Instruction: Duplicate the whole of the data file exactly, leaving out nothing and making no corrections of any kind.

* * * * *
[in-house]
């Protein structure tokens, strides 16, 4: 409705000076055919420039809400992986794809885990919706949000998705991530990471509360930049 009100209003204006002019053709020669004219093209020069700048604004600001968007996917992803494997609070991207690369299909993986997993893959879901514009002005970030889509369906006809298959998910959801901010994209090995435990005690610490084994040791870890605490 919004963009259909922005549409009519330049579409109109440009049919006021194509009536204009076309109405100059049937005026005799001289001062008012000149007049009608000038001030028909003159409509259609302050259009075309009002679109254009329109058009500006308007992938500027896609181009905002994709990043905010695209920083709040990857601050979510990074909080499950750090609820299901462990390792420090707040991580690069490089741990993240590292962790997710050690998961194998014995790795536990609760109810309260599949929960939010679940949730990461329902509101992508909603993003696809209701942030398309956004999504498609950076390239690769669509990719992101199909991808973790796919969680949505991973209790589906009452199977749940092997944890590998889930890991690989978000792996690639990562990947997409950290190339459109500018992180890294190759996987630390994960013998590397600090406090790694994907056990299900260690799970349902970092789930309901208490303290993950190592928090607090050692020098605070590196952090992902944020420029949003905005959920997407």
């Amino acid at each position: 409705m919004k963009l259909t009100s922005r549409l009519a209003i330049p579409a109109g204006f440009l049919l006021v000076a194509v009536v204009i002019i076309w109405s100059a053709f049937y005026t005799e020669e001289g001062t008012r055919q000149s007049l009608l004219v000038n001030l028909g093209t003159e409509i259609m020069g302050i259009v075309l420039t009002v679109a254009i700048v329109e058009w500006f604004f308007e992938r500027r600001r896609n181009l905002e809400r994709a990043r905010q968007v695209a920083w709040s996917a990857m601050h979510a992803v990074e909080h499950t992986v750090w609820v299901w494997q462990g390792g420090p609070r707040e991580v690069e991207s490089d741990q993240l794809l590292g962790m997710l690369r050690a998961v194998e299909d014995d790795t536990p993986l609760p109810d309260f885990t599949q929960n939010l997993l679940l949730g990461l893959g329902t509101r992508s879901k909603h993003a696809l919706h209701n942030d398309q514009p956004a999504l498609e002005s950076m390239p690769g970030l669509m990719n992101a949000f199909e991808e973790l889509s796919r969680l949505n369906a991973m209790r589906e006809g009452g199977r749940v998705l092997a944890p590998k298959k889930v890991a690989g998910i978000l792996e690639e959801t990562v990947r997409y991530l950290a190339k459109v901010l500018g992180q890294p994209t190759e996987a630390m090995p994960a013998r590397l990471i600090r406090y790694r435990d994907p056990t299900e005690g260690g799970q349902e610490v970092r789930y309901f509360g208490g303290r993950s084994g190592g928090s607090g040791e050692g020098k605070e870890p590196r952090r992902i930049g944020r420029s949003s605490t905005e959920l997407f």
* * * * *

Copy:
[in-house]
């Protein structure tokens, strides 16, 4: 409705000076055919420039809400992986794809885990919706949000998705991530990471509360930049 009100209003204006002019053709020669004219093209020069700048604004600001968007996917992803494997609070991207690369299909993986997993893959879901514009002005970030889509369906006809298959998910959801901010994209090995435990005690610490084994040791870890605490 919004963009259909922005549409009519330049579409109109440009049919006021194509009536204009076309109405100059049937005026005799001289001062008012000149007049009608000038001030028909003159409509259609302050259009075309009002679109254009329109058009500006308007992938500027896609181009905002994709990043905010695209920083709040990857601050979510990074909080499950750090609820299901462990390792420090707040991580690069490089741990993240590292962790997710050690998961194998014995790795536990609760109810309260599949929960939010679940949730990461329902509101992508909603993003696809209701942030398309956004999504498609950076390239690769669509990719992101199909991808973790796919969680949505991973209790589906009452199977749940092997944890590998889930890991690989978000792996690639990562990947997409950290190339459109500018992180890294190759996987630390994960013998590397600090406090790694994907056990299900260690799970349902970092789930309901208490303290993950190592928090607090050692020098605070590196952090992902944020420029949003905005959920997407």
């Amino acid at each position: 409705m919004k963009l259909t009100s922005r549409l009519a209003i330049p579409a109109g204006f440009l049919l006021v000076a194509v009536v204009i002019i076309w109405s100059a053709f049937y005026t005799e020669e001289g001062t008012r055919q000149s007049l009608l004219v000038n001030l028909g093209t003159e409509i259609m020069g302050i259009v075309l420039t009002v679109a254009i700048v329109e058009w500006f604004f308007e992938r500027r600001r896609n181009l905002e809400r994709a990043r905010q968007v695209a920083w709040s996917a990857m601050h979510a992803v990074e909080h499950t992986v750090w609820v299901w494997q462990g390792g420090p609070r707040e991580v690069e991207s490089d741990q993240l794809l590292g962790m997710l690369r050690a998961v194998e299909d014995d790795t536990p993986l609760p109810d309260f885990t599949q929960n939010l997993l679940l949730g990461l893959g329902t509101r992508s879901k909603h993003a696809l919706h209701n942030d398309q514009p956004a999504l498609e002005s950076m390239p690769g970030l669509m990719n992101a949000f199909e991808e973790l889509s796919r969680l949505n369906a991973m209790r589906e006809g009452g199977r749940v998705l092997a944890p590998k298959k889930v890991a690989g998910i978000l792996e690639e959801t990562v990947r997409y991530l950290a190339k459109v901010l500018g992180q890294p994209t190759e996987a630390m090995p994960a013998r590397l990471i600090r406090y790694r435990d994907p056990t299900e005690g260690g799970q349902e610490v970092r789930y309901f509360g208490g303290r993950s084994g190592g928090s607090g040791e050692g020098k605070e870890p590196r952090r992902i930049g944020r420029s949003s605490t905005e959920l997407f």